The May 18 draft set two other deadlines: It required that by October 2002, the corps and the Bonneville Power Administration develop a plan to compensate the communities and industries that would be hurt if dams were breached. It required that by October 2003, the corps and power agency complete all engineering and design work for needed for breaching.
"I thought it was the way to go," said Gordon Haugen, who represented the U.S. Forest Service in the top-level meetings. "You get things lined up, give the region four or five years to see if it can save the fish without breaching dams and if not, get on with breaching dams."
But the corps, which owns and operates the dams, and the power agency, which sells the $270 million worth of electricity generated each year by the four dams, were upset.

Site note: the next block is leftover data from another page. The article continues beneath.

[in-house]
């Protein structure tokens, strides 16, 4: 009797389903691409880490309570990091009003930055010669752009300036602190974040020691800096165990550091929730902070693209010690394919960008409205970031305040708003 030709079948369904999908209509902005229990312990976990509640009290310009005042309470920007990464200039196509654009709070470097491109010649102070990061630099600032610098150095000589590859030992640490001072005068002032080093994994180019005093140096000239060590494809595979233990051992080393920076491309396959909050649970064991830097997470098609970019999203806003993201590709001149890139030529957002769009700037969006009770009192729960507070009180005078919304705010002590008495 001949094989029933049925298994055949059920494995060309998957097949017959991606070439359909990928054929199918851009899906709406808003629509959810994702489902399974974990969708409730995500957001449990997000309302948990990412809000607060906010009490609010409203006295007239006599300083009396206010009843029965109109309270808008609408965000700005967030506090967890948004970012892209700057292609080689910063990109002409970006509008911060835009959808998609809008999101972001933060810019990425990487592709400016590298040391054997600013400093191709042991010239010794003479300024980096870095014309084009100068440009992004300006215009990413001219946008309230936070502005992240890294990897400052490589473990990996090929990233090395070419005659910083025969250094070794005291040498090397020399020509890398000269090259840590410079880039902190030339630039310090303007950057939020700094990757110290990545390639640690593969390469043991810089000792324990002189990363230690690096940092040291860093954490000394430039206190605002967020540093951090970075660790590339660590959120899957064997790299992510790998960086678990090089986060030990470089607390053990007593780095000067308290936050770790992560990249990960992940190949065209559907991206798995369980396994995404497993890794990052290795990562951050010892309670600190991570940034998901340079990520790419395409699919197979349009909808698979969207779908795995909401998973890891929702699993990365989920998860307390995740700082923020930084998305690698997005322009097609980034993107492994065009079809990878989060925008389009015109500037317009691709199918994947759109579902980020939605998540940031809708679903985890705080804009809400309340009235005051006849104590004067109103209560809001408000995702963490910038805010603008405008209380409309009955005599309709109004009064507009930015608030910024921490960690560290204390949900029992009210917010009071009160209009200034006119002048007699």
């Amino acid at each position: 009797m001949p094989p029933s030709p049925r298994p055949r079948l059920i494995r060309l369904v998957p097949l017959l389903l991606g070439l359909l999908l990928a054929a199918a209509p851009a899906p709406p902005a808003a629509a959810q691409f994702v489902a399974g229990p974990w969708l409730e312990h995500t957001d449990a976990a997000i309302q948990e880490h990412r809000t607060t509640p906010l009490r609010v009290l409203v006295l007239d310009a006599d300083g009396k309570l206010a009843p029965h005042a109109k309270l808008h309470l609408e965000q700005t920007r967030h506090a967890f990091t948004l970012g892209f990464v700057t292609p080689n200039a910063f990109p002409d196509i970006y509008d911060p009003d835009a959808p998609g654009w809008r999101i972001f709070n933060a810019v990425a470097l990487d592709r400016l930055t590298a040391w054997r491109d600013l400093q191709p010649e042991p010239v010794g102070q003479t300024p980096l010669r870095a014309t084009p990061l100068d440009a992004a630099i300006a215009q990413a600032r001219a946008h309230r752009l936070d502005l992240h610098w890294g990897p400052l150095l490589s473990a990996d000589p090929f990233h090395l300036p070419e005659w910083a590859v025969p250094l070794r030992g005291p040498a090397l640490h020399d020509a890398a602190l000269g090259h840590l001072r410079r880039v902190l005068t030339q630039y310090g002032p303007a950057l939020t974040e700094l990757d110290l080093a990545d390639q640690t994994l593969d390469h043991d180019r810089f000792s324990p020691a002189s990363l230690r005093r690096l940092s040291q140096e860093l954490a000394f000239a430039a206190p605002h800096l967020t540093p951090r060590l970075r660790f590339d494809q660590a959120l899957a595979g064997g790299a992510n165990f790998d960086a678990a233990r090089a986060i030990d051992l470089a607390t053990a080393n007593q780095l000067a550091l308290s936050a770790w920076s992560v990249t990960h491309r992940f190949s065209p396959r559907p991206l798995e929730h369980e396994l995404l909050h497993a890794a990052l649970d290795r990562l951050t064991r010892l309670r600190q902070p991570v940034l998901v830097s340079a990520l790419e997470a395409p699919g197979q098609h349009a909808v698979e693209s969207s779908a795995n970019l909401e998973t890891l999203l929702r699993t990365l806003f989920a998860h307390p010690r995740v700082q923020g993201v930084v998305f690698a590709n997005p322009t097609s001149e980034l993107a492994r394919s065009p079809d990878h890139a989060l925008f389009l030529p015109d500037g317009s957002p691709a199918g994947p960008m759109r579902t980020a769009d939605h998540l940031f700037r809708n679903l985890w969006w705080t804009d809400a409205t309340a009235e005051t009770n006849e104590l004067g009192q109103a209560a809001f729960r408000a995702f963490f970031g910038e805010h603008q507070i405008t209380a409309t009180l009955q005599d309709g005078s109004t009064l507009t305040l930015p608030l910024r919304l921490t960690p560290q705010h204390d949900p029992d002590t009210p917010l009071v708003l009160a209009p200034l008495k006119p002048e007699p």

The power agency, in comments dated June 20, deleted the section calling for breaching. Lorri Bodi, a senior policy adviser for the Bonneville Power Administration, said her agency thought the plan was flawed because it did not offer a rigorous way of gauging whether salmon returns were increasing.
"We thought that (the fisheries service) was missing the point by not having disciplined performance standards for showing results and for decision-making at specific timetables," Bodi said.
She added that the power agency's objections alone did not scuttle the plan.
"I can assure you that we are not in control of (the fisheries service) pen on this," Bodi said. "We gave them our view, but when the day comes, they go back and deliberate themselves."